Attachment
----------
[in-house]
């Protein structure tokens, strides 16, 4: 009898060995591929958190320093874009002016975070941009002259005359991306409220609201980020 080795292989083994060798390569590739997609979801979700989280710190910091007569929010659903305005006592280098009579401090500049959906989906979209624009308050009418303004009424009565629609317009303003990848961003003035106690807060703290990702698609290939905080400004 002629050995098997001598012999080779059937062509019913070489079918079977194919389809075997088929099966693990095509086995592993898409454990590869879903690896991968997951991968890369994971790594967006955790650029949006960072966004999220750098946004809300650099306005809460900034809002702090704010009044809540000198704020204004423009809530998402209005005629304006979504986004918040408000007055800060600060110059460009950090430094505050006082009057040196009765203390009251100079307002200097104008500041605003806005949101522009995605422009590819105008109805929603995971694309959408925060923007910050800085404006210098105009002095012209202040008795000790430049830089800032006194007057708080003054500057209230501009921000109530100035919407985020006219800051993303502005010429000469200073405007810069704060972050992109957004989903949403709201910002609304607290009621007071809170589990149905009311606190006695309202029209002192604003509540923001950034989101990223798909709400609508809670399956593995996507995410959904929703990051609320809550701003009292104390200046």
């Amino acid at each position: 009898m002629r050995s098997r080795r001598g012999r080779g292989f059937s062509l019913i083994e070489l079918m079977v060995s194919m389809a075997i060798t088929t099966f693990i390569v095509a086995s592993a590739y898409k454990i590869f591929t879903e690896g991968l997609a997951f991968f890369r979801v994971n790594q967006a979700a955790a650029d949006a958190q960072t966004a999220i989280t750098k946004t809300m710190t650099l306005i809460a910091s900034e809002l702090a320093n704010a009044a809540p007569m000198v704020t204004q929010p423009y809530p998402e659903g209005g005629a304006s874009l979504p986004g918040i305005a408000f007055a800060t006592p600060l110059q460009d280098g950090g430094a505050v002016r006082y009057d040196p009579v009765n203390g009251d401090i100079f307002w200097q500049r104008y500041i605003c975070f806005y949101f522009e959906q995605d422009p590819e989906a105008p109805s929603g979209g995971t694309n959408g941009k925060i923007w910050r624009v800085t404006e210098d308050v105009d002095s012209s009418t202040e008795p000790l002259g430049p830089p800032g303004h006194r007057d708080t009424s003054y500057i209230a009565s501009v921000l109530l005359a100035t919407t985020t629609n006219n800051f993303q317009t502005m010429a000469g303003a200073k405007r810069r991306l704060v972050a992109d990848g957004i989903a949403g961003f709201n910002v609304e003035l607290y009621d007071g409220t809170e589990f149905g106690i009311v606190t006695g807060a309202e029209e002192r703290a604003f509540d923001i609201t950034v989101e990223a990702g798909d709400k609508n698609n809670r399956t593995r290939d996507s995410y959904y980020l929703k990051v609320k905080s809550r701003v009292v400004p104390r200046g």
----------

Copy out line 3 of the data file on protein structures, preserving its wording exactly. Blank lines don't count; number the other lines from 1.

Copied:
């Amino acid at each position: 009898m002629r050995s098997r080795r001598g012999r080779g292989f059937s062509l019913i083994e070489l079918m079977v060995s194919m389809a075997i060798t088929t099966f693990i390569v095509a086995s592993a590739y898409k454990i590869f591929t879903e690896g991968l997609a997951f991968f890369r979801v994971n790594q967006a979700a955790a650029d949006a958190q960072t966004a999220i989280t750098k946004t809300m710190t650099l306005i809460a910091s900034e809002l702090a320093n704010a009044a809540p007569m000198v704020t204004q929010p423009y809530p998402e659903g209005g005629a304006s874009l979504p986004g918040i305005a408000f007055a800060t006592p600060l110059q460009d280098g950090g430094a505050v002016r006082y009057d040196p009579v009765n203390g009251d401090i100079f307002w200097q500049r104008y500041i605003c975070f806005y949101f522009e959906q995605d422009p590819e989906a105008p109805s929603g979209g995971t694309n959408g941009k925060i923007w910050r624009v800085t404006e210098d308050v105009d002095s012209s009418t202040e008795p000790l002259g430049p830089p800032g303004h006194r007057d708080t009424s003054y500057i209230a009565s501009v921000l109530l005359a100035t919407t985020t629609n006219n800051f993303q317009t502005m010429a000469g303003a200073k405007r810069r991306l704060v972050a992109d990848g957004i989903a949403g961003f709201n910002v609304e003035l607290y009621d007071g409220t809170e589990f149905g106690i009311v606190t006695g807060a309202e029209e002192r703290a604003f509540d923001i609201t950034v989101e990223a990702g798909d709400k609508n698609n809670r399956t593995r290939d996507s995410y959904y980020l929703k990051v609320k905080s809550r701003v009292v400004p104390r200046g």